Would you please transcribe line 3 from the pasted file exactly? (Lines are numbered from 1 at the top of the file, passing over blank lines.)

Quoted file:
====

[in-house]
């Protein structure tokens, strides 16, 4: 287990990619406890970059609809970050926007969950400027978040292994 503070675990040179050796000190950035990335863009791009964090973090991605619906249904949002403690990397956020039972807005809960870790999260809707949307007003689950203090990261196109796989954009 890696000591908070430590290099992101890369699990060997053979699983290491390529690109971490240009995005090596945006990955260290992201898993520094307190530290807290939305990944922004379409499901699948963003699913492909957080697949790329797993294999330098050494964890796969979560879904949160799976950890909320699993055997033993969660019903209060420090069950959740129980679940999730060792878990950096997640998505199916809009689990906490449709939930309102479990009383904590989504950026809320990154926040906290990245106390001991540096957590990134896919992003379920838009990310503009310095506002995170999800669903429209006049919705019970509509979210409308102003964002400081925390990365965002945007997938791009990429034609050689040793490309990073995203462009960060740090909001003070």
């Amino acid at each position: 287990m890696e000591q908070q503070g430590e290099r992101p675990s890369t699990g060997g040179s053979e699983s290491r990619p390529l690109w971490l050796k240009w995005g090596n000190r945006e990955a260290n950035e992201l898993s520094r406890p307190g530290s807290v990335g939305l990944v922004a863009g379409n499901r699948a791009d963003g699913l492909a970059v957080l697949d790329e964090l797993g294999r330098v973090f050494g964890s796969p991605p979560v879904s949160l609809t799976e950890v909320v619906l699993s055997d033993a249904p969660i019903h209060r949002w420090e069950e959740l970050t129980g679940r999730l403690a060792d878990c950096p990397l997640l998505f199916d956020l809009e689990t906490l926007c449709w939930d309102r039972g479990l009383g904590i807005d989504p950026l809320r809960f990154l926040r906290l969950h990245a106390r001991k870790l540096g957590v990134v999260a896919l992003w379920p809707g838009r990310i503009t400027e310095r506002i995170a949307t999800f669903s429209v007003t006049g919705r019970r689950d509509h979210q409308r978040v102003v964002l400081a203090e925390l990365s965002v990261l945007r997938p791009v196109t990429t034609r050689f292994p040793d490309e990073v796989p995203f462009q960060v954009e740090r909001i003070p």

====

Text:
């Amino acid at each position: 287990m890696e000591q908070q503070g430590e290099r992101p675990s890369t699990g060997g040179s053979e699983s290491r990619p390529l690109w971490l050796k240009w995005g090596n000190r945006e990955a260290n950035e992201l898993s520094r406890p307190g530290s807290v990335g939305l990944v922004a863009g379409n499901r699948a791009d963003g699913l492909a970059v957080l697949d790329e964090l797993g294999r330098v973090f050494g964890s796969p991605p979560v879904s949160l609809t799976e950890v909320v619906l699993s055997d033993a249904p969660i019903h209060r949002w420090e069950e959740l970050t129980g679940r999730l403690a060792d878990c950096p990397l997640l998505f199916d956020l809009e689990t906490l926007c449709w939930d309102r039972g479990l009383g904590i807005d989504p950026l809320r809960f990154l926040r906290l969950h990245a106390r001991k870790l540096g957590v990134v999260a896919l992003w379920p809707g838009r990310i503009t400027e310095r506002i995170a949307t999800f669903s429209v007003t006049g919705r019970r689950d509509h979210q409308r978040v102003v964002l400081a203090e925390l990365s965002v990261l945007r997938p791009v196109t990429t034609r050689f292994p040793d490309e990073v796989p995203f462009q960060v954009e740090r909001i003070p």